Armando* is from Venezuela. In Australia he is safe. He has a job and the prospect of living a secure and tranquil life. So why can’t he sleep at night? Part documentary, part verbatim, ‘El Boleto’ is a story about Post Traumatic Stress Disorder (PTSD), displacement and impossible choices.
*Not his real name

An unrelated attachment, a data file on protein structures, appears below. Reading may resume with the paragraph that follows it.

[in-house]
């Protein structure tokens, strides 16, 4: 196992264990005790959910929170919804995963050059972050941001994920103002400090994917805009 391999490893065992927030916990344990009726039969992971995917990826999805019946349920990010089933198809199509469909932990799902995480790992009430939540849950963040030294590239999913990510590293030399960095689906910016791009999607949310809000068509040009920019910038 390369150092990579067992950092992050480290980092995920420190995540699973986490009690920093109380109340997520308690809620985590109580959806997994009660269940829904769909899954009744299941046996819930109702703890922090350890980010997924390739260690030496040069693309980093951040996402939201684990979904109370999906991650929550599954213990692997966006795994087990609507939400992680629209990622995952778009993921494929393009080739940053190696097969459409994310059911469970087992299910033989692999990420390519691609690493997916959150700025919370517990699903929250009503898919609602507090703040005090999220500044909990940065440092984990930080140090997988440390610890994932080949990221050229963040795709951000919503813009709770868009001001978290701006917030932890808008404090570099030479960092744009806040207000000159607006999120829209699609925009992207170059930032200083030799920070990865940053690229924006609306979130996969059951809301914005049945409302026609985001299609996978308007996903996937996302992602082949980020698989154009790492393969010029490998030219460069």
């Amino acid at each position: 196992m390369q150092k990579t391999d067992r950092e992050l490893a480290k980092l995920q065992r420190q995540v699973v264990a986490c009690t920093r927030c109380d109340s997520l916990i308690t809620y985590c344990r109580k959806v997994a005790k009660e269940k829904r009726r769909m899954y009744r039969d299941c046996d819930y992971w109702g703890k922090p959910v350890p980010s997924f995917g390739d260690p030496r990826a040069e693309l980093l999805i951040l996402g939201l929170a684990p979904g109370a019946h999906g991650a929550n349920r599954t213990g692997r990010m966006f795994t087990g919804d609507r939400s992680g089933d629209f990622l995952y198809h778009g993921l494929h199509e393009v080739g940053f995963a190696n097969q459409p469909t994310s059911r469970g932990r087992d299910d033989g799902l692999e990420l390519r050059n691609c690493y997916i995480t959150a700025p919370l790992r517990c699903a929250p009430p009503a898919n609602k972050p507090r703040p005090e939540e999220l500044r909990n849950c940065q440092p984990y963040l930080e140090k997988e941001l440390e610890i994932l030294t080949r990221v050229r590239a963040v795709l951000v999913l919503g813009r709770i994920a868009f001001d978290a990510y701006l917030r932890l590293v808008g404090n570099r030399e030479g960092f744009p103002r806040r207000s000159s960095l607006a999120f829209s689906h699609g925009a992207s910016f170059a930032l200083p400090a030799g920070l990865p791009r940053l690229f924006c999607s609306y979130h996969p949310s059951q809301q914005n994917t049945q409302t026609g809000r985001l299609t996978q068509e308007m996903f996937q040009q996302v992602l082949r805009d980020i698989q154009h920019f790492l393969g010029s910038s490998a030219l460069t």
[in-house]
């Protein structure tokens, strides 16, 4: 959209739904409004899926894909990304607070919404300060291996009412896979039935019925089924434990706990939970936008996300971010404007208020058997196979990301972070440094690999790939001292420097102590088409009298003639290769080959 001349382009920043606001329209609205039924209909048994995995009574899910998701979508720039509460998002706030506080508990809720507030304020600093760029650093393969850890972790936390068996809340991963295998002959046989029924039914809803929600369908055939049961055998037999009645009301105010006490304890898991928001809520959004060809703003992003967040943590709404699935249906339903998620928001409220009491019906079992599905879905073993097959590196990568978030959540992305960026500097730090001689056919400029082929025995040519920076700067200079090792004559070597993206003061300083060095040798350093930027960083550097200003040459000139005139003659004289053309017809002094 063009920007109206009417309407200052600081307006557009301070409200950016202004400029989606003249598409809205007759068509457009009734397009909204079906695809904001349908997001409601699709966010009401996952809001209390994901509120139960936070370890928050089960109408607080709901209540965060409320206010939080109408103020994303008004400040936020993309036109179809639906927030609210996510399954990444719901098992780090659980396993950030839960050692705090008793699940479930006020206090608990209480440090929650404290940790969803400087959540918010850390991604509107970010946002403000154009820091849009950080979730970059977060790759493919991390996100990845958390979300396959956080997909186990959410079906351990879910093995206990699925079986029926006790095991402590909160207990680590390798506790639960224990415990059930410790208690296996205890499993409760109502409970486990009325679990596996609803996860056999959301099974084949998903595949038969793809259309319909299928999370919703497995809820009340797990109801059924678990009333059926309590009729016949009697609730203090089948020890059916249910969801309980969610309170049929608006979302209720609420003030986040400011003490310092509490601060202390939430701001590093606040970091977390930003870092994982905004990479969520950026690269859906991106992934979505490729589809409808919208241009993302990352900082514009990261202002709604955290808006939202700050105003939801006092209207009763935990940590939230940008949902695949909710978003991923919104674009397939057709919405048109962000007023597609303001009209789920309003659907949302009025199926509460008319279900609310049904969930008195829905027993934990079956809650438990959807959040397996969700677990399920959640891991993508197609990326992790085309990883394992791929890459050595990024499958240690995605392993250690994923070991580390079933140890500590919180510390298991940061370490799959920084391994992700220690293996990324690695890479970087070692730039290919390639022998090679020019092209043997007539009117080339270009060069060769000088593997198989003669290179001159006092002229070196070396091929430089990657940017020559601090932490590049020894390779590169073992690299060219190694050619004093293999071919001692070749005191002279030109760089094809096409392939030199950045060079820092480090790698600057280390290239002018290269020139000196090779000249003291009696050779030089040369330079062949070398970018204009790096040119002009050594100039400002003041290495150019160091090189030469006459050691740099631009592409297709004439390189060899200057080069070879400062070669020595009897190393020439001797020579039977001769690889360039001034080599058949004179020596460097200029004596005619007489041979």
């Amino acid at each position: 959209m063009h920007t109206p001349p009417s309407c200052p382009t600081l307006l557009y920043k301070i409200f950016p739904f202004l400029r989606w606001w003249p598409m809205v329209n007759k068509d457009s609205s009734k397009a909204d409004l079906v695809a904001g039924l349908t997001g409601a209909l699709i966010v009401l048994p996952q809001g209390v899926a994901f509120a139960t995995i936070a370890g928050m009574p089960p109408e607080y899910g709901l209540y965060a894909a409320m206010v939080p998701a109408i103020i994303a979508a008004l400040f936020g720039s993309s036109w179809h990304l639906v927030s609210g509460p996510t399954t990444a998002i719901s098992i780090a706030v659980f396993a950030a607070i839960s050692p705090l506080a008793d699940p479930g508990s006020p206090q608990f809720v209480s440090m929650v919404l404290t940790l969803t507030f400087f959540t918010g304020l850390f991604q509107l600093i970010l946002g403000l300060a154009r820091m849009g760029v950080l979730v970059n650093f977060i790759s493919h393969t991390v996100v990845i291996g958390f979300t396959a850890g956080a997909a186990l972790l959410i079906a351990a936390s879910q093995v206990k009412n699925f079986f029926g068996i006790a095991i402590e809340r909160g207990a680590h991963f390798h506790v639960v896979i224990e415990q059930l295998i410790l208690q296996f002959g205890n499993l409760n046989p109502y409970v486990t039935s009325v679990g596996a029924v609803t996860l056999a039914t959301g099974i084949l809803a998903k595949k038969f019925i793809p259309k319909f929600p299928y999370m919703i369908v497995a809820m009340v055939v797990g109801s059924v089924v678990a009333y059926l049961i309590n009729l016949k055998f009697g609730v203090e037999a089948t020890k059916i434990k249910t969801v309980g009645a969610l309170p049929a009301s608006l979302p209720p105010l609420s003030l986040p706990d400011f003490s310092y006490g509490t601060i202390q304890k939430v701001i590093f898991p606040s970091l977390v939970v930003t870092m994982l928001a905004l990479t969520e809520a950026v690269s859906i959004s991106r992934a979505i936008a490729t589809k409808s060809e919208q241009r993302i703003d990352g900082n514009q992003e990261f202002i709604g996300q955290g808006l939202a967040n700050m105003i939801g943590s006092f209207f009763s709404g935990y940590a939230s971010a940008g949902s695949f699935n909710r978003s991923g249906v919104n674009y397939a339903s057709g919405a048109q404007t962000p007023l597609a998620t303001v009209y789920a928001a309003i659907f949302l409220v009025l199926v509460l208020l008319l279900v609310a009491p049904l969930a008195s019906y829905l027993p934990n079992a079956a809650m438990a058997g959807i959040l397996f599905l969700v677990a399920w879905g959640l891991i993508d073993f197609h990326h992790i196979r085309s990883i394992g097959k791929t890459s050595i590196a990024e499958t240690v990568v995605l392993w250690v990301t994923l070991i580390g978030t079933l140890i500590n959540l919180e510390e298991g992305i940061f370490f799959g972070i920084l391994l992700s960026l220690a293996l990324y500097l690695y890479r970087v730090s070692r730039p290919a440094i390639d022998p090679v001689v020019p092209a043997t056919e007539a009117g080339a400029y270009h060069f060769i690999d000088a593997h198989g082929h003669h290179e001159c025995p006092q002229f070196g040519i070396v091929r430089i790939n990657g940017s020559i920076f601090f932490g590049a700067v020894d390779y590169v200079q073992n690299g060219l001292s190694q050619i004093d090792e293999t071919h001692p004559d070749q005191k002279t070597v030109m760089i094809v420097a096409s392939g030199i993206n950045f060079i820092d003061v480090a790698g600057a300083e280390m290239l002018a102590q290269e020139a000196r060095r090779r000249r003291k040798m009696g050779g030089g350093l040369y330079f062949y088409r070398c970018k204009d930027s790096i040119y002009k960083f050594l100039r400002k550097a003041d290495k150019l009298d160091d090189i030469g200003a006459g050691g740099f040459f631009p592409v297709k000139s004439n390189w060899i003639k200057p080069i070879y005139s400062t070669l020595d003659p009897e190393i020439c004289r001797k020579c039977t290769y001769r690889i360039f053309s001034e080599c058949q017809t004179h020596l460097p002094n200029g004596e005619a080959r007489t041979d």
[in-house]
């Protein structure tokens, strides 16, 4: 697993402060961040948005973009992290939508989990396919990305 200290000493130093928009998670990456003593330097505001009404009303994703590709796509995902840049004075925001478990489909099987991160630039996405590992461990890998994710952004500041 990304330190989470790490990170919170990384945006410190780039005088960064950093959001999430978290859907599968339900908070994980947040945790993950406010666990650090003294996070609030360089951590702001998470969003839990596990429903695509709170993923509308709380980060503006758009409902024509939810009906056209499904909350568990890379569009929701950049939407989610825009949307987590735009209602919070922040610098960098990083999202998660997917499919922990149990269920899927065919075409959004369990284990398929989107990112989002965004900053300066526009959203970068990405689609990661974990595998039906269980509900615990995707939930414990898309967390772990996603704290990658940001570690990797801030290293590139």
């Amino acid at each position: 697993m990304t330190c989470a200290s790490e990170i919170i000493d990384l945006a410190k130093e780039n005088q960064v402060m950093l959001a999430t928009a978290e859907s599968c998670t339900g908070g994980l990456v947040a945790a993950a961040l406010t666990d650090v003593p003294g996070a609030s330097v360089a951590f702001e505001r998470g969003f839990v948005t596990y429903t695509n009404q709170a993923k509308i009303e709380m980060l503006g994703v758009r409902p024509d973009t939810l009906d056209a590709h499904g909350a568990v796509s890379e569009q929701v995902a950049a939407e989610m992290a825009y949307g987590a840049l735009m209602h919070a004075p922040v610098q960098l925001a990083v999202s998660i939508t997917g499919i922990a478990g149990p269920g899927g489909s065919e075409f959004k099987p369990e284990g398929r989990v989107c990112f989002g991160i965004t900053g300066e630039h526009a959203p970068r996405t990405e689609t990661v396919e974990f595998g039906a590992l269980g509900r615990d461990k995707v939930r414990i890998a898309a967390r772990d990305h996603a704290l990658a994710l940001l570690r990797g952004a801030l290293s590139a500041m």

What does Armando do with the ticket??Oh! One would definitely wish Daniel Prypchan and Manuel R Mota to have given a climax with it. Migration is one of the most important issue and sometimes a controversial one of all time. Films are a great way to dive deeper into these sensitive space and engage people in open dialogue. Forced immigration or immigration due to limited choice in home country is a real problem, because that decision is not a preferred choice but a forced one and it tears families apart across oceans. El Boleto is a great film that portrays the mental state of an immigrant or a refuge, how they leave home because of war, how they leave home because of dreams, how they leave home with hope of returning one day. They are desperate and they are humans.